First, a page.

On Friday, December 4th, 2020, Michelle Kerr Florida Fish and Wildlife Conservation Commission’s OPS Public Information Specialist, responded to the writer’s request for information on the cause of black skimmer chicks to die off at the nesting colony on Sand Dollar Island during the months of July and August. Below is her response.
There was an unusual mortality event of black skimmer chicks and fledglings at Big Marco Pass CWA this year. Sick skimmers displayed swollen joints and were unable to fly or walk. Any skimmers found alive but sick in the colony were taken to licensed and permitted wildlife rehabilitation facilities. Veterinary staff diagnosed bacterial arthritis in several of the admitted birds.
FWC sent suitable carcasses for necropsy to the Southeastern Cooperative Wildlife Disease Study (SCWDS) which provided a final diagnosis of bacterial dermatitis, tendinitis, and osteomyelitis, with multiple bacteria isolated (Enterococcus faecalis, Staphylococcus aureus, Serratia marcescens, Escherichia coli and Pseudomonas aeruginosa).
While these tests confirmed the cause of mortality in the young skimmers, the source of the pathogens is presently unknown. Adult black skimmers in the colony did not display the same evidence of illness as observed in the young birds during this event.
Multiple bacteria species (identified above) were isolated from the joints of two black skimmer fledglings. Due to the severity of their illness, the two birds were euthanized in late August at a wildlife rehabilitation center. The carcasses were shipped to a diagnostic lab in Georgia where the findings were determined. We do not know how the birds became infected with these bacteria.
At the November 18th BARC meeting, Adam DiNuovo the Lead Biologist for the Black Skimmer banding project at Sand Dollar Island mentioned three bacteria as possible causes of the death of the black skimmer chicks. Those were: Pseudomonas aeruginosa, Enterococcus faecalis, and Escherichia coli.
Per Ms. Kerr’s December 4th report, the following additional bacteria were also found—for a total of 5.
Staphylococcus aureus: is a bacterium that is a usual member of the microbiota of the body, frequently found in the upper respiratory tract and on the skin. It is a common cause of skin infections including abscesses, respiratory infections and food poisoning.
Serratia marcescens: is commonly involved in hospital-acquired infections particularly catheter-associated bacteremia, urinary tract infections and wound infections.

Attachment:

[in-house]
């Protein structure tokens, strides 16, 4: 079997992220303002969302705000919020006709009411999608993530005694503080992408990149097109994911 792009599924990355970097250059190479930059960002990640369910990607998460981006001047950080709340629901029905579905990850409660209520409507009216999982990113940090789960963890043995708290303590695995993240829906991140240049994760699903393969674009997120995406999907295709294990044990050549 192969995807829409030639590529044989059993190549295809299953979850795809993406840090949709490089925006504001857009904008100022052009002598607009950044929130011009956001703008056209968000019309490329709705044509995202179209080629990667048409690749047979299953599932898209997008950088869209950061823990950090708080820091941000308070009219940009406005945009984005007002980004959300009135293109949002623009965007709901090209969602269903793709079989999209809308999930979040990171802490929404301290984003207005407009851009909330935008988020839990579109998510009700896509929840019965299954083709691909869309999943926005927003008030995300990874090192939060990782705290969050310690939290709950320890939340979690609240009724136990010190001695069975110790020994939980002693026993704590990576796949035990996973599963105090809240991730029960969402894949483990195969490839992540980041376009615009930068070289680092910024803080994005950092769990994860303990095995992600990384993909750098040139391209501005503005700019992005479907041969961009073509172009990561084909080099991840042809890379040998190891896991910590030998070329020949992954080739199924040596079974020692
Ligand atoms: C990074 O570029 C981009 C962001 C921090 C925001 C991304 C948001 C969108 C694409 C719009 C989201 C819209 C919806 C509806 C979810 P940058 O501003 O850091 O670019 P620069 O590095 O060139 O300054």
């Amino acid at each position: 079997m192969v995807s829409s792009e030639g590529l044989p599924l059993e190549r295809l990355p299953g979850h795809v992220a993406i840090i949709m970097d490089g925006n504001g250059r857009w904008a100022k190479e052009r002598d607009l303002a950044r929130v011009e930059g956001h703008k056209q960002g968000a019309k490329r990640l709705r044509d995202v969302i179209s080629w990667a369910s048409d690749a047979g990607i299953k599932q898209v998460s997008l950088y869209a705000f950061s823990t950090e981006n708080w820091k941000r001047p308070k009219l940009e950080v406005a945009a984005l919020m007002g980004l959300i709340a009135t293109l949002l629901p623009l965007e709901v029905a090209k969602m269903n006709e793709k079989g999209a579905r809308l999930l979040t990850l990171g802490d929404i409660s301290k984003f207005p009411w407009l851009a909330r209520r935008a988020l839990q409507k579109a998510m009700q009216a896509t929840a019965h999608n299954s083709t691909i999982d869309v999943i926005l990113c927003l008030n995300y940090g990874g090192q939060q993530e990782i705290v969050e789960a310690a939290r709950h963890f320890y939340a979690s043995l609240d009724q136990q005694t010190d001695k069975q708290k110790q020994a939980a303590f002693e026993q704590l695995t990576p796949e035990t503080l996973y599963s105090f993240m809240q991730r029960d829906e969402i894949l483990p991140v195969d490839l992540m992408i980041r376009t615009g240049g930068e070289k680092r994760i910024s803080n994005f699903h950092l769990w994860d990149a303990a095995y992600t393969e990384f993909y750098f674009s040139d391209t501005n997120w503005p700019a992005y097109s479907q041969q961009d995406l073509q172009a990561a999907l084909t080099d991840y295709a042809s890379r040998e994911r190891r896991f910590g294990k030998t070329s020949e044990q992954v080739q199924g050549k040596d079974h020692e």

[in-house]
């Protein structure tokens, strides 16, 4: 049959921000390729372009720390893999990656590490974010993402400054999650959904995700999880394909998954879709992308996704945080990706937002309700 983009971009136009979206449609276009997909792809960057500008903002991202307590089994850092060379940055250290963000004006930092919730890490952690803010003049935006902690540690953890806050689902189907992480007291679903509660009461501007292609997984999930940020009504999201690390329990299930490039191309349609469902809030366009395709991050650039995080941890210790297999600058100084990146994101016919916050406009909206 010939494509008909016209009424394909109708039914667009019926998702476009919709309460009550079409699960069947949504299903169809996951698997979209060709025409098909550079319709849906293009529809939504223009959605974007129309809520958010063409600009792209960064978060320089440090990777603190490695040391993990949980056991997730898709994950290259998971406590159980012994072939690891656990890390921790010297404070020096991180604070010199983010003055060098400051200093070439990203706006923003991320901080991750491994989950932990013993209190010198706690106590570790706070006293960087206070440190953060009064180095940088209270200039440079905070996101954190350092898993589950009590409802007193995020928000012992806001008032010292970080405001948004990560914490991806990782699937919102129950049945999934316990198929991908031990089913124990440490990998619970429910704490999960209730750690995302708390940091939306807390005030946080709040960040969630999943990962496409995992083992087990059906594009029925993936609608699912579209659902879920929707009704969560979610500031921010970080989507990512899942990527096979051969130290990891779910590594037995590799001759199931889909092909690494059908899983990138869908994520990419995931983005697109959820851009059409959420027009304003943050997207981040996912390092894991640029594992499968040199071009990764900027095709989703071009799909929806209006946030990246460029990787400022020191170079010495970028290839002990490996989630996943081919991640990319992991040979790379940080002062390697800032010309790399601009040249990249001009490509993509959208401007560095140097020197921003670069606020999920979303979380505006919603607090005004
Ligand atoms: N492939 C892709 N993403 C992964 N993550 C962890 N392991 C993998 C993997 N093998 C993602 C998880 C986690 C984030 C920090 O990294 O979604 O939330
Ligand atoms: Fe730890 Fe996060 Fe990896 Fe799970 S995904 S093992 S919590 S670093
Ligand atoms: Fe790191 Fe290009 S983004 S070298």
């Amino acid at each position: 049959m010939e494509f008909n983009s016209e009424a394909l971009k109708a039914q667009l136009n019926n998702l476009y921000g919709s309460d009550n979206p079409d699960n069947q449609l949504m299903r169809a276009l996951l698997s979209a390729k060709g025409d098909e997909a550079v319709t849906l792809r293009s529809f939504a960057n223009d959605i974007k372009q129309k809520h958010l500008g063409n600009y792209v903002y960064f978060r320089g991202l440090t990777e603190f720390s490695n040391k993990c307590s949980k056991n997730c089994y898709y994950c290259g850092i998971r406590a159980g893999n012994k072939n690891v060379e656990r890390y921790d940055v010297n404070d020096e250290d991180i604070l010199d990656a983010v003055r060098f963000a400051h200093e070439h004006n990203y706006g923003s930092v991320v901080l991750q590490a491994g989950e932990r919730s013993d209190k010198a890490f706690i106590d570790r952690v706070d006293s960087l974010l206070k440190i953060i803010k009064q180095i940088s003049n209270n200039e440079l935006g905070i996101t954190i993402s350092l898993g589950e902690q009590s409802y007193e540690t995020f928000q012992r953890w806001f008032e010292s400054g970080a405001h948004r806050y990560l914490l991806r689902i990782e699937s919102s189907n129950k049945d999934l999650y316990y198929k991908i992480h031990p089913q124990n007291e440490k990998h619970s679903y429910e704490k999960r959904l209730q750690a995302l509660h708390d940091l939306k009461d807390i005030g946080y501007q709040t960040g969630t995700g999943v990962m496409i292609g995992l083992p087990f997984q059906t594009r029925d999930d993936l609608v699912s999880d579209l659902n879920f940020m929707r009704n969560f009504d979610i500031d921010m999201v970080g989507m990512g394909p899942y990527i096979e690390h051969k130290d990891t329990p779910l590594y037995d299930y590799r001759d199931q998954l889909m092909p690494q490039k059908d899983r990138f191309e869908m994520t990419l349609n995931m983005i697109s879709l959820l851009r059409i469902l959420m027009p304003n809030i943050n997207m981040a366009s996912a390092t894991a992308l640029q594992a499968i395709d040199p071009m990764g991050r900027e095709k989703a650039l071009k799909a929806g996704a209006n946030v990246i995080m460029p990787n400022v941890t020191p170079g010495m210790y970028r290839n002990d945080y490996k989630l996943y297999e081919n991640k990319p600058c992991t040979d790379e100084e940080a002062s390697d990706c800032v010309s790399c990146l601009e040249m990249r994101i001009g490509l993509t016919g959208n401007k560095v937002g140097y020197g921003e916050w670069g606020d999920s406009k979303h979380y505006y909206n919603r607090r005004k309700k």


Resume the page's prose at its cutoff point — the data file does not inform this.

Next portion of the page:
At the November 18th BACR meeting, member Andrew Tyler asked DiNuovo the following question regarding Staphylococcus infection, “Do birds peck each other a lot or do they incur bites or cuts?” Bacterial infection (staph) could have entered their system that way.
Per DiNuovo, one theory was that birds get cuts from sand spurs and as the chicks wandered to the water at 12 days old, bacteria could have entered their bodies. Member Tyler added that “there had to be a heck of bacterial concentration in the water to infect the birds.”
DiNuovo also stated that this is not something that is spread from bird to bird; it is either in the water that the birds are standing in or it is coming back in the food they are eating.
This Incident Raises Many Questions
Will we ever know the true origin of the bacteria that caused the infection and death of the chicks? What will FWC do with this information? Will the regulatory agencies (FWC for wildlife & Florida Department of Environmental Protection for water quality) have to wait for another episode to do something about it? You can only fix the problem if you know where it is coming from.
Collier County’s Healthy Beaches Program test the waters from Tigertail Lagoon every two weeks. The water is tested for the presence of Enterococcus faecalis and Escherichia coli bacteria. The other bacterial classes found in the birds are not tested as part of any routine screening.
More Upbeat Message on the Colony
Since 2017, BACR has supported the Black Skimmer banding project. Marco Island has one of the largest colonies of nesting black skimmers in the Eastern United States. According to DiNuovo, he is now seeing the birds he banded in 2017 (first year of banding) returning to Marco as adults and raising chicks of their own.
He also shared news that banded birds from Marco have been sighted at Carlos Point in Ft. Myers Beach and also in Pinellas County and the reverse is also happening. This is important to DiNuovo to see these birds in different locations interchanging genes and strengthening the overall fitness of the birds.
DiNuovo is upbeat about the Black Skimmer project in Marco as it has received a lot of community awareness and involvement since 2015.